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February 01, 2012
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When the Ortonville Montessori charter school outside of Flint, Michigan, offered to buy a vacant building from the Brandon school district for $100,000, district officials weighed whether it made more fiscal sense to take the money now or demolish the building as planned and avoid losing possibly more students—and more state funding per pupil—to the charter. Last week, the Brandon Board of Education opted for demolition.
It didn’t matter that the building has sat empty for years and that the district has tried unsuccessfully to sell it to other buyers. It didn’t want to sell to the Ortonville charter because, as Brandon superintendent Lori McMahon casually told a local reporter, “It would be competition for us.”
While extreme, the challenges facing Ortonville focus attention on the struggles for adequate facilities that still bedevil most charter schools. Now twenty years old, many charter schools still commonly rent or own building space that is much smaller than that occupied by their traditional public school peers or that lack kitchens, gymnasiums, libraries, or science and computer labs.
That’s the assessment of a survey of charters in ten states released last week by the Charter Schools Facilities Initiative, a joint project of the Colorado League of Charter Schools and the National Alliance for Public Charter Schools. The Initiative has sought to highlight the persistent capital needs of charter schools and their inequitable treatment and has developed policy recommendations to provide long-range and systemic solutions.
Despite the surge in charter school enrollment nationally and the support the sector receives from both political parties, the Alliance and the League have documented that charters still largely direct money from instruction, classroom support, and administration to their facilities. Local tax revenues remain out of reach for most charters, and while several school districts have included charters in their local bond initiatives in recent years, most districts ask voters to ante up only for neighborhood schools.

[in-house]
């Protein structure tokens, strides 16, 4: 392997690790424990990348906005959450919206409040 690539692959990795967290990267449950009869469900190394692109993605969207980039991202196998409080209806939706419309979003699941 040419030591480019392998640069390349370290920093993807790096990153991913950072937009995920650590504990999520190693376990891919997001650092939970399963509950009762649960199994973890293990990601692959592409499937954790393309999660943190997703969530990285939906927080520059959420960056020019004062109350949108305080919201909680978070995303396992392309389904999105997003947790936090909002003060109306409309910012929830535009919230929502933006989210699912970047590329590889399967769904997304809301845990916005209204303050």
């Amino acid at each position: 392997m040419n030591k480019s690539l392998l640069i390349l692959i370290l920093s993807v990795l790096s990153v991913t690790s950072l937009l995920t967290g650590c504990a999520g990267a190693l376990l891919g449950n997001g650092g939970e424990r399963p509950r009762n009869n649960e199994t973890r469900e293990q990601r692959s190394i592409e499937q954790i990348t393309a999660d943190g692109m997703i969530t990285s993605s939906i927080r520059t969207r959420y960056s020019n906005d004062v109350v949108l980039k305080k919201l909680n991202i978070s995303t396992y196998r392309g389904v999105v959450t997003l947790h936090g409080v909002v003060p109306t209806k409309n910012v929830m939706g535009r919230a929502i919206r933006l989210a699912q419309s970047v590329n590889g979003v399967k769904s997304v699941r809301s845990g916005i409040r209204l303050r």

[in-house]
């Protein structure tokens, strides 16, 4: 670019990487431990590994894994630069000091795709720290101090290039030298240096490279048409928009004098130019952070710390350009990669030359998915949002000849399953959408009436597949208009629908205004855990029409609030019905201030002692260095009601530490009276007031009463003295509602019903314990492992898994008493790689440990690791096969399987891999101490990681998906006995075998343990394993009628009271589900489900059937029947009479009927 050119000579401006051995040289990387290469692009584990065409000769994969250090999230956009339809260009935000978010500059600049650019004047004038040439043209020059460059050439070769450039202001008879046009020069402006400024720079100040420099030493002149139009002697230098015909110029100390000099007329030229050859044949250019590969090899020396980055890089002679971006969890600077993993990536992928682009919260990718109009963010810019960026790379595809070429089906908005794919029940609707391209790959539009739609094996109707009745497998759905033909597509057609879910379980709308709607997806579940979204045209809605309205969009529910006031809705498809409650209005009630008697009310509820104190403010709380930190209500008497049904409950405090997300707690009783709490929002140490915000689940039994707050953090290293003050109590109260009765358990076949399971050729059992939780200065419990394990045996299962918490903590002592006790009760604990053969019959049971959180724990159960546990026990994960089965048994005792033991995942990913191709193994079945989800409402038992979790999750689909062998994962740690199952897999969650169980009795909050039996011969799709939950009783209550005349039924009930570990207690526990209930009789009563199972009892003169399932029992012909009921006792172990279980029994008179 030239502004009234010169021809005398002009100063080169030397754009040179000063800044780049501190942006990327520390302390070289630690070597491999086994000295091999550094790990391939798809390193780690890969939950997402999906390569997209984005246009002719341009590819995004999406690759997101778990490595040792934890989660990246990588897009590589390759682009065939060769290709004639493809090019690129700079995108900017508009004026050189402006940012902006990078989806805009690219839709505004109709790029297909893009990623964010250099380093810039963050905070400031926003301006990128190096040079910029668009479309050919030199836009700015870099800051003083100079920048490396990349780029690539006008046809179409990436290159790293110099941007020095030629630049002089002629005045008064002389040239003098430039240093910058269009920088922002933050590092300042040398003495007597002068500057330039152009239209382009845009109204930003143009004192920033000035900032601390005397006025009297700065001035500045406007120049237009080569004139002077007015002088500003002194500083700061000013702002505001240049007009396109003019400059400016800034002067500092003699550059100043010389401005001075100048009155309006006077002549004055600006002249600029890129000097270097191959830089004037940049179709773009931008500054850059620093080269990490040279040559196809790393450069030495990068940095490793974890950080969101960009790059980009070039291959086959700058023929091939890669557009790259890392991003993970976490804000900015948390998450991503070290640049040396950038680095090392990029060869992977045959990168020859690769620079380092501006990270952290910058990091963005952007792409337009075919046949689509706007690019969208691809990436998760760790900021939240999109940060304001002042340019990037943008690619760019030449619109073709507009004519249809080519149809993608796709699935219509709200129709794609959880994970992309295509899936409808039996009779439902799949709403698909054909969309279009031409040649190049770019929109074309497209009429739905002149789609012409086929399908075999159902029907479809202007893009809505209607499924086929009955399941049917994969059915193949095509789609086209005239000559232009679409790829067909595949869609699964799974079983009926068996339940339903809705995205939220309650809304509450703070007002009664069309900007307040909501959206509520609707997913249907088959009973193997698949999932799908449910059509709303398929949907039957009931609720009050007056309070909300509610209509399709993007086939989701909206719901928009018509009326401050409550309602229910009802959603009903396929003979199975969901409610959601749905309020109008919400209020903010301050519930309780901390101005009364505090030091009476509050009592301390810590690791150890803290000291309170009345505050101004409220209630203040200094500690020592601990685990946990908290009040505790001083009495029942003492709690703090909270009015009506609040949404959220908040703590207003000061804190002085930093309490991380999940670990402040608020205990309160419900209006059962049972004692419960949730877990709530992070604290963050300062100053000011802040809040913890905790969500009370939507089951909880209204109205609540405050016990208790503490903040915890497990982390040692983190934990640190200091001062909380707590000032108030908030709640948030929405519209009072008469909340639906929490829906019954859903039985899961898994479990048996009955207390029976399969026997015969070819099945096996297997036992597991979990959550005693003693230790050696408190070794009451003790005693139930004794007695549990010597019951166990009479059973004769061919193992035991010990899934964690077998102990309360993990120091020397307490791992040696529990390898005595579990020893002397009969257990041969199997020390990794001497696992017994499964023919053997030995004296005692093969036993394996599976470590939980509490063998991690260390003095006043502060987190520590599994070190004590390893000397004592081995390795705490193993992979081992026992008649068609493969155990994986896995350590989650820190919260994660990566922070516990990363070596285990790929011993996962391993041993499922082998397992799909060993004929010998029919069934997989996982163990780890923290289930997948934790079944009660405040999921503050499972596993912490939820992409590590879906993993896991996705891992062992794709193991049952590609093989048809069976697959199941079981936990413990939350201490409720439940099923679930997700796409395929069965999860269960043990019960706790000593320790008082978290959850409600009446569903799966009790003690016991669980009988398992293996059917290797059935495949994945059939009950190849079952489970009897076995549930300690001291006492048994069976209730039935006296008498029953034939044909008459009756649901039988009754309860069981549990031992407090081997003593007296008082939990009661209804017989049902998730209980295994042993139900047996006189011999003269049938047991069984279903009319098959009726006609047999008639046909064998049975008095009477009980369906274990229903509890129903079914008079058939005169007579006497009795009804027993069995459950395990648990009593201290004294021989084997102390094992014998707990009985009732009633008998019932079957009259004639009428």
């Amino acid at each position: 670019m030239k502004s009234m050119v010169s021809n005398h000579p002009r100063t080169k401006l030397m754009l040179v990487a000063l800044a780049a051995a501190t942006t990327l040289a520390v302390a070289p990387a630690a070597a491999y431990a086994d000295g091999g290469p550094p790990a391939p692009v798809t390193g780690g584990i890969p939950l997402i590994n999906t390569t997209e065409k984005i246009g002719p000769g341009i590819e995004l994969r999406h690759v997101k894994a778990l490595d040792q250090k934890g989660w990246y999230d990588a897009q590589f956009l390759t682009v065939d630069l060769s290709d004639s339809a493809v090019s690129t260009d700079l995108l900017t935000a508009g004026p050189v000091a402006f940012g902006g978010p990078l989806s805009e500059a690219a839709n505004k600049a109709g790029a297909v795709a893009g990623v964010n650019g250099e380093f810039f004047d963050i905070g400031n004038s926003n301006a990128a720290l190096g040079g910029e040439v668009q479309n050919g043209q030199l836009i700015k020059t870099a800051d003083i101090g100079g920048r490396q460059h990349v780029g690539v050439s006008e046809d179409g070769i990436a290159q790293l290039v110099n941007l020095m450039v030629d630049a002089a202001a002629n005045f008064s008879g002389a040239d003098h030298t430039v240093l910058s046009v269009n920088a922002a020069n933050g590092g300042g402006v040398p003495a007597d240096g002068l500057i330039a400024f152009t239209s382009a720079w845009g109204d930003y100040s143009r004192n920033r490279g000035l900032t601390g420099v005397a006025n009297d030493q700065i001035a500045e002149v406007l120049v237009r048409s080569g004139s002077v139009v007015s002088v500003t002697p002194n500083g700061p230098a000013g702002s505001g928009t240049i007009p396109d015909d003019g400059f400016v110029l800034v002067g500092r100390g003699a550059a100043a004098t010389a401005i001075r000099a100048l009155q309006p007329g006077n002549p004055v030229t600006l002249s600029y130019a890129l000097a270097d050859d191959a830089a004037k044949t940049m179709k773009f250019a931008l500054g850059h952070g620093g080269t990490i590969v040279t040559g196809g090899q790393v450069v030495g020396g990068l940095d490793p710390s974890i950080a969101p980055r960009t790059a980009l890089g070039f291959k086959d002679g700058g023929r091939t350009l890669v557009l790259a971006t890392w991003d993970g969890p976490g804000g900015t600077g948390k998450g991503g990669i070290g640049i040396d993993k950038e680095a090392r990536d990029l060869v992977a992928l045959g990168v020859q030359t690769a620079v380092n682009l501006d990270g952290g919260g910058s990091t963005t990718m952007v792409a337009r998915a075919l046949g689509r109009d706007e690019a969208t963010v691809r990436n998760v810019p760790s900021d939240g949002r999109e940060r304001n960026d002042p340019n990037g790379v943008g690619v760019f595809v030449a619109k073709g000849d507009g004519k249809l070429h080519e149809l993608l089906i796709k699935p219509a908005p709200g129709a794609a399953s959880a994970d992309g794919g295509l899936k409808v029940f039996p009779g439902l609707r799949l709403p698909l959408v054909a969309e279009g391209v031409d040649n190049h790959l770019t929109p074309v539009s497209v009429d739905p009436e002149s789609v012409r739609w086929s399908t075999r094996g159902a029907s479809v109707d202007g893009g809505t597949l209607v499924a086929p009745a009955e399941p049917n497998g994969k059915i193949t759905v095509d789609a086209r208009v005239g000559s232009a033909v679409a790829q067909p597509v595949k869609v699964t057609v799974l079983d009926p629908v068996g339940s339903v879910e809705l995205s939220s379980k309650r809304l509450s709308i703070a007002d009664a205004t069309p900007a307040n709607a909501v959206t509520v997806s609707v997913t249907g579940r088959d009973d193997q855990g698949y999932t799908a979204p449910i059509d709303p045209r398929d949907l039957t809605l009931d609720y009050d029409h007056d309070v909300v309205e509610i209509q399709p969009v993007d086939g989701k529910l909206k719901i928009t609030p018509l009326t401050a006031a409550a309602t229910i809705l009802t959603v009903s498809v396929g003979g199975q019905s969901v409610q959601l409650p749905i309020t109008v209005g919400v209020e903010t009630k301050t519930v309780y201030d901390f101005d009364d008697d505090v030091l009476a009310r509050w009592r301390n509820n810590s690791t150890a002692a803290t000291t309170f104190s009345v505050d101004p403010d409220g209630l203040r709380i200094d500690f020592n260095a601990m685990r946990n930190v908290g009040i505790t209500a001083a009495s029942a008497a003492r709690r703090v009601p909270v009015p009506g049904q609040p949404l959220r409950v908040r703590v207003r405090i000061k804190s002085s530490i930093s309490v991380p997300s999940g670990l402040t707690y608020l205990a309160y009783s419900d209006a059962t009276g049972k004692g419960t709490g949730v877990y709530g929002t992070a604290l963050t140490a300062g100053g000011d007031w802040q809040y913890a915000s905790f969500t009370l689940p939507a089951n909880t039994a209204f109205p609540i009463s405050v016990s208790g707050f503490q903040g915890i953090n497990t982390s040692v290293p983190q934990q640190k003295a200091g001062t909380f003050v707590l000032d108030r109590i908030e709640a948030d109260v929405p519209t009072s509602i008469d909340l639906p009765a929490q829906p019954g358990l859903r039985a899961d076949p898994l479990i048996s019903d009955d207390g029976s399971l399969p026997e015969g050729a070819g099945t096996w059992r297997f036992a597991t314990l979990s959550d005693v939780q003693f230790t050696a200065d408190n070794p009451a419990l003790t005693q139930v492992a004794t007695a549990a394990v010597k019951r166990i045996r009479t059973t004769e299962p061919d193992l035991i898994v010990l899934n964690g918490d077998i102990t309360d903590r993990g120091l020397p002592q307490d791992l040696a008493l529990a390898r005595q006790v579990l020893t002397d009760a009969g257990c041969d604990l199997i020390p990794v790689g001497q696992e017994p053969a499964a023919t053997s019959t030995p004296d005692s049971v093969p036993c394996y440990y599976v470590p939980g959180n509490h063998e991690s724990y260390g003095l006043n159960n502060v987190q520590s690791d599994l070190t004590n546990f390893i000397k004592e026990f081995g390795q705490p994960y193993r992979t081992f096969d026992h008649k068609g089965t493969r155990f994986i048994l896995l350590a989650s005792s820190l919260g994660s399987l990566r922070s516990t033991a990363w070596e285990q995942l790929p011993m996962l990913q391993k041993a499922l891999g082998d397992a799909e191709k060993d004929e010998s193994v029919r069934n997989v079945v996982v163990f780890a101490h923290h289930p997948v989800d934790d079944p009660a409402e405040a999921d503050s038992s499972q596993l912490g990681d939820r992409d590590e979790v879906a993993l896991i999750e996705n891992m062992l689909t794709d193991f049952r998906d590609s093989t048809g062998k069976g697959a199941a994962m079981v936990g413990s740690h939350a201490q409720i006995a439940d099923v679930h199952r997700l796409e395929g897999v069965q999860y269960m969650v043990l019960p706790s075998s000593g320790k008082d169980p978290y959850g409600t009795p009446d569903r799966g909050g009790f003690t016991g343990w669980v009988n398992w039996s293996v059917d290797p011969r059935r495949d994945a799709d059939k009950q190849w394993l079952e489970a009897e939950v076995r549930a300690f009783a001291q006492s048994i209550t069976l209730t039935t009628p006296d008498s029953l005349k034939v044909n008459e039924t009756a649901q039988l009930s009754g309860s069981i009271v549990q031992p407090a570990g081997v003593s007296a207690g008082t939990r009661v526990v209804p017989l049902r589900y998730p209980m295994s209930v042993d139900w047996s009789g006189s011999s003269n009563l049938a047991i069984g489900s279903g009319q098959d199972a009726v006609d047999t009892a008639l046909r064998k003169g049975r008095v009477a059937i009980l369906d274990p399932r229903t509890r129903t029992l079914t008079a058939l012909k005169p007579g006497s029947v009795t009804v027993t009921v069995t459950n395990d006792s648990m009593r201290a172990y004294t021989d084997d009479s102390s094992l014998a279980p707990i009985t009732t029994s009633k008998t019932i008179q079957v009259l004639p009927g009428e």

This leaves charters with mostly slim pickings among older and smaller buildings that don’t meet all of their needs. Consider some highlights from the Initiative’s survey:
In other words, public charter school students are still treated unequally compared to their peers attending traditional public schools. While some states such as Florida are raising the amount of state dollars available to help fund charter facilities, that money is paltry compared to the building and renovation dollars available to school districts. And it’s largely non-recurring money, meaning charters in those states have to go to their legislatures every year to ask for a handout.
While some districts such as those in Cleveland, San Diego, and Metropolitan Denver have cooperated with charters in ways that enhance both sectors of public education, many traditional school systems erect roadblocks to vacant or public buildings, just as the Brandon school district did. Therefore, the charter movement cannot rely on whatever sense of collegiality school districts might display, and charters shouldn’t have to rely on a willing seller and a buyer’s market alone. Charters and their advocates ought to lobby their legislature with the ideas the Initiative has put forth.
Those include a per-pupil facility allowance which annually—and accurately—reflects capital needs, a state grant program for charter school facilities, allowing charters to have their own bonding authority, and providing charters access to the same facility-funding programs available to traditional public schools. Twenty years in, that’s not much to ask for a sector that now serves more than 2.3 million children nationwide.